Viet Nam News
By Paul Kennedy
I’ve an old mate back in England, goes by the name of Russell Beale. Nice lad, smart, good laugh and about to become a father for the first time.
He lives in a small town called Stroud in the South West of England but reading his Facebook page this past week or so and you would be forgiven for thinking he’s from another planet. Russell genuinely believes England will win the World Cup.
His profile picture is decked out with patriotic colours and his posts and updates read like a motivational speaker employed to lift the entire nation. Before the Panama game, Russell predicted England would win 10-0. He wasn’t far off.
I laughed at first at this ridiculous idea that my home nation actually stands a hope in Hell, but after giving it a little more thought I started to come around to his way of thinking.
England’s squad for the World Cup is a young team of solid individuals who have bonded with, it seems a common goal. There are little, if any, premadonnas in the team nor is there a single stand-out player who thinks he’s the bee’s knees and is more bothered about his hair style than the three lions on his chest.
There doesn’t appear to be any cliques forming within the squad of Manchester United players who won’t talk to the Liverpool players who in turn give Chelsea stars the cold shoulder.
There are no pop star WAGS strutting their stuff around Moscow desperate to see a photographer’s flash bulb and the coach is young, hungry and keen.
Throw into the mix how the other so-called favourites for the tournament are doing and the belief gets that little bit stronger.
Argentina are in disarray, Portugal and Germany are a million miles from their best. Brazil needed two late goals to see off Costa Rica and France, so far, haven’t exactly set the world a light.
Granted, England have not exactly played a team of note yet, but that’s not what the World Cup is about. Panama and Tunisia are hardly nations with a fine football pedigree but to win the competition you have to beat the teams you face, something England have struggled with in the past in major tournaments.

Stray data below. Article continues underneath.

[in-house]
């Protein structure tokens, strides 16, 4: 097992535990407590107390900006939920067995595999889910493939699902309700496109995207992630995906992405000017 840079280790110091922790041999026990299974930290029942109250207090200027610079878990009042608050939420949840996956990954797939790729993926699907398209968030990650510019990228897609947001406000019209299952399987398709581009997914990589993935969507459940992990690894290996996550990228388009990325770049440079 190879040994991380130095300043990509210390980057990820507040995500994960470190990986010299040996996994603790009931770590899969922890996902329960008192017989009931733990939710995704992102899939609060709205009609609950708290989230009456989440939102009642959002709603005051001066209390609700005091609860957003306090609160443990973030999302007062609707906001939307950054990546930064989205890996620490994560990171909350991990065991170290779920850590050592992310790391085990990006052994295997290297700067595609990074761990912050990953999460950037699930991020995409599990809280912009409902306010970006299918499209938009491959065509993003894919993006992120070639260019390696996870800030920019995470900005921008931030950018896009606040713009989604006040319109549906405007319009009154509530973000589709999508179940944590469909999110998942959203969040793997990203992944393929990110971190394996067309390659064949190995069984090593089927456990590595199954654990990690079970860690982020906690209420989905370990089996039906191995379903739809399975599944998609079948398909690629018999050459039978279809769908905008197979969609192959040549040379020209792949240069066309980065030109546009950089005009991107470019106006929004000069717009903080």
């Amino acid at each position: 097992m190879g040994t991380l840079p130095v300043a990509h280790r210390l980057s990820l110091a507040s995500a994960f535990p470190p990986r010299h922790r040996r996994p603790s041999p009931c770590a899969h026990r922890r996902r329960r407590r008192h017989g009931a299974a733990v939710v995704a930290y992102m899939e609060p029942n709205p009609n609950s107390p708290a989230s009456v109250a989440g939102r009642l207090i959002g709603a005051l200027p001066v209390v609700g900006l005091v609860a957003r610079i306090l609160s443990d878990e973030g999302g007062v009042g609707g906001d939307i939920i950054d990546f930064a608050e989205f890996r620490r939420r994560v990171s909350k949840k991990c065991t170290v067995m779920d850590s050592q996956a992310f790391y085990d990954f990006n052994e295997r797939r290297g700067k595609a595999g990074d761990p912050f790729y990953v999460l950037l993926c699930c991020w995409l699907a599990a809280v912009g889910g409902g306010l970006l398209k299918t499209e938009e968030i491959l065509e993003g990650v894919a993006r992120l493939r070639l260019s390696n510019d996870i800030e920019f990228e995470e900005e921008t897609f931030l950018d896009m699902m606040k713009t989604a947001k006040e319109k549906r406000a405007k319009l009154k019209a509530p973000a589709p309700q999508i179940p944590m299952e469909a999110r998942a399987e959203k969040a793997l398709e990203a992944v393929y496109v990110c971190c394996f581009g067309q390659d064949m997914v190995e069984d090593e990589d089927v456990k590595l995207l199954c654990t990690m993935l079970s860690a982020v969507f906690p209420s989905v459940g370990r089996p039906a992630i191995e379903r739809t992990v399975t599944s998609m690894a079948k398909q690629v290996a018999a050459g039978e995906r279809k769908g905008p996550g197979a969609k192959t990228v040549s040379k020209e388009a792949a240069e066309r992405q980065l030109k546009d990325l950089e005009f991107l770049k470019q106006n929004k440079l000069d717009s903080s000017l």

Another thing the team in white seems to be devoid of on the big stage is luck.
In Italy in 1990, England lost in the semi-final on penalties against Germany, and all we came home with was advertising deals for Chris Waddle and Stuart Pearce who both fluffed their spot-kicks.
After not qualifying in 94, four years later England managed to get through to the last 16 only to be beaten again on penalties, this time David Batty and Paul Ince the culprits to miss from 12 yards against Argentina in a match that David Beckham saw red. Stupid sure, but bad luck all the same.
In 2002 in Japan, it was Brazil the eventual winners who put England to the sword, narrowly beating the Europeans by two goals to one.
Four years later in Germany it was the turn of the so-called Golden Generation. Portugal were the team to knock England out, again thanks to the dreaded penalty shoot-out. Come South Africa in 2010 and once again Germany did the damage, thrashing England in the last 16.
Least said about Brazil the better.
So what’s changed? What’s new? And what makes our chances any different to those tournaments in the past when England promised so much, yet delivered so little? Honest answer? Who knows?
But there’s something niggling in the back of my mind that maybe, just maybe, this could be the year.
The omens are there. The last time Russia won both their opening games of a World Cup competition was in 1966. The one and only year England ever won the tournament.
Things are different this year for sure, but if the team continues to play to their capabilities, and chuck in a big dollop of luck, then who knows what can happen.
One thing is for sure though, Russell Beale from Stroud in Gloucestershire believes. And who are we to doubt him? Russell’s not negative, Russell thinks England can win it, I’m going to be like Russell.
Here’s hoping England come back from Russia with a lot more than just love.